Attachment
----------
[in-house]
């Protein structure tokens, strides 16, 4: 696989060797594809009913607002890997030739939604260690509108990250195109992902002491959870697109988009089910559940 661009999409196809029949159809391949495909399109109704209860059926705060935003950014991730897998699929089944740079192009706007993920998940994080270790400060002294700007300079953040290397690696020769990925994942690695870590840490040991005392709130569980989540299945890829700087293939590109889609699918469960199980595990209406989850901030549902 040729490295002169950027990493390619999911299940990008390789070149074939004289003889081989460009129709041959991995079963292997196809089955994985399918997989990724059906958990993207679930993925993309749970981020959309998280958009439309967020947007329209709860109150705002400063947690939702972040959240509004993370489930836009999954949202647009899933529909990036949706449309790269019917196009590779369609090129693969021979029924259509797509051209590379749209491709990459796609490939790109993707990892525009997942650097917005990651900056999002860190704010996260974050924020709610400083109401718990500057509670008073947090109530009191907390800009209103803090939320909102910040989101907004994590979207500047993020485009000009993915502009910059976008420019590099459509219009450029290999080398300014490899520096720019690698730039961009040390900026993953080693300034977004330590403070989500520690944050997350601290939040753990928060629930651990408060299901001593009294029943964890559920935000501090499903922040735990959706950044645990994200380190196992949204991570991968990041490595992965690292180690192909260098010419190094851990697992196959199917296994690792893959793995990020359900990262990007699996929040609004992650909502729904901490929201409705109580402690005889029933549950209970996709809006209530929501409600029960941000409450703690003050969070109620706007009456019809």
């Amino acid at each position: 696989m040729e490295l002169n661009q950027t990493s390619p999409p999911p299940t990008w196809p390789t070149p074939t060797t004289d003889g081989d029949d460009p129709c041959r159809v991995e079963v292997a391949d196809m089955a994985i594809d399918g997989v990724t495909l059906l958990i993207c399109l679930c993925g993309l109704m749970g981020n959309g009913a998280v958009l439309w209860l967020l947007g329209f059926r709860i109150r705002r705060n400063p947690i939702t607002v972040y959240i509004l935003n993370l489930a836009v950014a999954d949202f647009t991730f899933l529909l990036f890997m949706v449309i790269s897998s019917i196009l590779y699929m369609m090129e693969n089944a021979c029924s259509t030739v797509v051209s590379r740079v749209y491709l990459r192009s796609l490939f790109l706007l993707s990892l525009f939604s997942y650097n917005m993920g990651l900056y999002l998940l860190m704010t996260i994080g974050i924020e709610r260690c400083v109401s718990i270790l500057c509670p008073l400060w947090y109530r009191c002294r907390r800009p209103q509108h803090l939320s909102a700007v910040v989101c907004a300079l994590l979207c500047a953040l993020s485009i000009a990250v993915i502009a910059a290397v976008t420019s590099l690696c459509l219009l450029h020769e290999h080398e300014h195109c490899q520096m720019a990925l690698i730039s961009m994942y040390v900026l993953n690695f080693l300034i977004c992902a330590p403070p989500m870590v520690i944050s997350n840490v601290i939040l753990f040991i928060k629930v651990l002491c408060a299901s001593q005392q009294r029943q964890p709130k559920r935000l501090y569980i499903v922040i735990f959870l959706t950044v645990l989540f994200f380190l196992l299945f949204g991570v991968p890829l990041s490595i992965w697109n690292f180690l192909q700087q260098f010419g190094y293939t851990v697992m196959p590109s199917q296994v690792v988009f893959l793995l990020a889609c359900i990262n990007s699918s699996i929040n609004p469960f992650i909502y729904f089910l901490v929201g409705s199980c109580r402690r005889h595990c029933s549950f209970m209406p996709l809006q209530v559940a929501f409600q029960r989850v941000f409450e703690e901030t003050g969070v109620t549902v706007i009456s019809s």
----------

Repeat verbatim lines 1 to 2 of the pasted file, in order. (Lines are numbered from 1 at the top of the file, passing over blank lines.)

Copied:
[in-house]
């Protein structure tokens, strides 16, 4: 696989060797594809009913607002890997030739939604260690509108990250195109992902002491959870697109988009089910559940 661009999409196809029949159809391949495909399109109704209860059926705060935003950014991730897998699929089944740079192009706007993920998940994080270790400060002294700007300079953040290397690696020769990925994942690695870590840490040991005392709130569980989540299945890829700087293939590109889609699918469960199980595990209406989850901030549902 040729490295002169950027990493390619999911299940990008390789070149074939004289003889081989460009129709041959991995079963292997196809089955994985399918997989990724059906958990993207679930993925993309749970981020959309998280958009439309967020947007329209709860109150705002400063947690939702972040959240509004993370489930836009999954949202647009899933529909990036949706449309790269019917196009590779369609090129693969021979029924259509797509051209590379749209491709990459796609490939790109993707990892525009997942650097917005990651900056999002860190704010996260974050924020709610400083109401718990500057509670008073947090109530009191907390800009209103803090939320909102910040989101907004994590979207500047993020485009000009993915502009910059976008420019590099459509219009450029290999080398300014490899520096720019690698730039961009040390900026993953080693300034977004330590403070989500520690944050997350601290939040753990928060629930651990408060299901001593009294029943964890559920935000501090499903922040735990959706950044645990994200380190196992949204991570991968990041490595992965690292180690192909260098010419190094851990697992196959199917296994690792893959793995990020359900990262990007699996929040609004992650909502729904901490929201409705109580402690005889029933549950209970996709809006209530929501409600029960941000409450703690003050969070109620706007009456019809």